Though I am not nearly the bibliographer my father was, I share his love for detail, for a good story and for at least trying to get all the particulars squared away. Bibliography can be a long slow grind, but over the years becoming a skillful cataloger, and being able to tell with specificity what makes a book important, or a fake, or a later printing, or a first appearance by a rare and collectible author, really does turn out to be a useful (and often financially rewarding) skill.
I should add that hard core bibliographers are a strange breed. It should be noted that they are not above making up bogus citations and throwing them in just to keep things interesting. Most of my father’s tendencies in this direction were influenced by James Branch Cabell, and related to things that could have been true - but weren’t (like islands that were supposed to exist but didn’t).
I see that this practice is still alive and well. Today I read a post by MacDonnell’s Rare Books in Austin, Texas citing a rumored but unseen work: The Screw of the Tern, reputedly a novel by Henry James said to be about the rape of a seabird. The cataloger reported that no copies had been found as yet.
But I digress. Let’s go back to FIRSTS, should you find this enthusiastic plug for recreational bibliography of interest (and just in case the health emergency lasts longer than perhaps you anticipated) let me steer you to the issues and articles I found particularly enlightening.
At the moment many of these are available from the publisher directly at firstsmagazine.com and I also have some of them still in stock.
Kudos to Robin and Kathyrn Smiley respectively publisher and editor of FIRSTS, who have done an excellent job, especially to Robin whose byline appears frequently.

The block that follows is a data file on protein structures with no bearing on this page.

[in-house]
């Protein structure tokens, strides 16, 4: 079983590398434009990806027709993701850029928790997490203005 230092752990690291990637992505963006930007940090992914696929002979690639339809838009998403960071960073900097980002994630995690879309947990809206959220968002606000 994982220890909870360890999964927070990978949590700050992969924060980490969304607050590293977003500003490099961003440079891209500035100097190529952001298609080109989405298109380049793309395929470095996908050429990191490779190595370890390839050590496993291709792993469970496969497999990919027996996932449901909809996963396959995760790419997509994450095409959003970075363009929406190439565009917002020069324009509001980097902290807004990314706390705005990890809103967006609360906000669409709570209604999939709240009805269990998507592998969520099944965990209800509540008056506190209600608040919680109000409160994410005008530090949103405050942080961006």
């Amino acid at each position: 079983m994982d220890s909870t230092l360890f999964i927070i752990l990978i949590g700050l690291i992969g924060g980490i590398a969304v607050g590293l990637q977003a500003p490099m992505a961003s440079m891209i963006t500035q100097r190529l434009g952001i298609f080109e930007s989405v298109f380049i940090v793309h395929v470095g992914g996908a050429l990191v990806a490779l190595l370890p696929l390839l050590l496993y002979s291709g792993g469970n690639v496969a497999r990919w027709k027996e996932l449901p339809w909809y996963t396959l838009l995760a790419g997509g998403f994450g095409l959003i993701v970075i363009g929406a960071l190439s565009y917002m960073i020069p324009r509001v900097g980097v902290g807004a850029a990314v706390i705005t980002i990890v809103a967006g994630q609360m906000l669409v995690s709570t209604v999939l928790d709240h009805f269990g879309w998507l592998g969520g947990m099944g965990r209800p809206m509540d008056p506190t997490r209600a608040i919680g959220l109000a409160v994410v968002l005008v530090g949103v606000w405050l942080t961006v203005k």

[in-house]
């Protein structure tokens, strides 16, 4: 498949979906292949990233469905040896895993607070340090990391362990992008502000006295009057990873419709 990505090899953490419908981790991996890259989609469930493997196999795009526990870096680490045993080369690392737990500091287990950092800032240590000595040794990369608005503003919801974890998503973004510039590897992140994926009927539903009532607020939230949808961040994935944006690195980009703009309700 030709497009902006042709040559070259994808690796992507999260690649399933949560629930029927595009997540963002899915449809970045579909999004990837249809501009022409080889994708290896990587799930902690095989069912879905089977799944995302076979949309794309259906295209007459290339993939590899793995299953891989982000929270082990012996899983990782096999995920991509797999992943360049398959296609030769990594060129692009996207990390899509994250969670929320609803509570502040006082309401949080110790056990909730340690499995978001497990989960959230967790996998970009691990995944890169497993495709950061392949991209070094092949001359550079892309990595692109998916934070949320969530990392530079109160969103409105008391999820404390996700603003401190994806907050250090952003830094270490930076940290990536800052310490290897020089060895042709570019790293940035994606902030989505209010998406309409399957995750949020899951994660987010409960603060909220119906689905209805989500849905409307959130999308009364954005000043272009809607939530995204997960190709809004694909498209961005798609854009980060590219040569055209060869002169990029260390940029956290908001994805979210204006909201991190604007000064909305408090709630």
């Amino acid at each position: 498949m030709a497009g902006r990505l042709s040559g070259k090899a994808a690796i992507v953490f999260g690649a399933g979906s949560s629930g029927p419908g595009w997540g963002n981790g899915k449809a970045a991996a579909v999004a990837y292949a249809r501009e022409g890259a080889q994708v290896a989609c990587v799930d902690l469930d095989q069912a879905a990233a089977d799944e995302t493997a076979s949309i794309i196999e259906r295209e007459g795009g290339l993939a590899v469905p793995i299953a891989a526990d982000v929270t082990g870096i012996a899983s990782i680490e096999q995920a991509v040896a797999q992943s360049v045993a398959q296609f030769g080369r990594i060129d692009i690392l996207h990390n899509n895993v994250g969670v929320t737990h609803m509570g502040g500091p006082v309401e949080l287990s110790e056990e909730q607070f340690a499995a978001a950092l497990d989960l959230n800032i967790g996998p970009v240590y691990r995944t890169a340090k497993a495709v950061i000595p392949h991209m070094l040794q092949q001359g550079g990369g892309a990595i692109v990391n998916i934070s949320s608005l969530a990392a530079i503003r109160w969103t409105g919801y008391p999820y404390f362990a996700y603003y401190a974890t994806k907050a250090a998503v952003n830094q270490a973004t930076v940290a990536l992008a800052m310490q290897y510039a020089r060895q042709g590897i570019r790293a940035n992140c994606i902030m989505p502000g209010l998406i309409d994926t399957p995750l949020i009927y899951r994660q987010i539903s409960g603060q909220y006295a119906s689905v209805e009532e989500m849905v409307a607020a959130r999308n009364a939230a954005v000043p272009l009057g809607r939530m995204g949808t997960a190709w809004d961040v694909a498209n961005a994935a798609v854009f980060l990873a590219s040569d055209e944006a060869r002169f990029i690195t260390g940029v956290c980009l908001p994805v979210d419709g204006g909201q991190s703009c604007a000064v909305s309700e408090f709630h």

Here are some of my favorites so far listed in chronological order:
April 2000 - Collecting Raymond Chandler/Philip Marlow by William F. Nolan with a checklist of first editions by Robin H. Smiley. This is a fascinating read even if you’re not a Chandler fan. The issue also contains an article titled “Not Conan Doyle - Sherlock Holmes Pastiches” by Gary Lovisi covering books that take characters, themes or style from Sherlock Holmes and rework them in modern editions by contemporary writers.
September 2000 - Trash Collecting by Robin H. Smiley, an interesting discussion of popular fiction of the mid-20th century, i.e trashy books with a collectible edge such as Forever Amber, Peyton Place, Valley of the Dolls, the Exorcist, etc. Even the Godfather made this list. It’s an unusual premise with a detailed criteria for inclusion in the “trash” category.
November 2000 -Collecting Dashiell Hammett by William Nolan with a brief checklist of firsts. A good read should you be so fortunate as to come across any of the titles discussed.
January 2001 - The Black Expatriate Experience in 1920s Paris by David Gregor.
This issue is a detailed and fascinating companion to the two prior special issues about Paris in the 20s. (Those two came out in 2000 and covered the more standard high spot authors like Fitzgerald and Henry Miller, as well as other notable American writers and their circle of friends.)
April 2001 - DELL Mapbacks by Robin H. Smiley.
A detailed report on vintage paperbacks with nifty graphics on the back. The article has many pictures of small books with an enduring appeal, truly a niche genre.
January & February 2002 - Collecting W.R. Burnett both by Robin H. Smiley.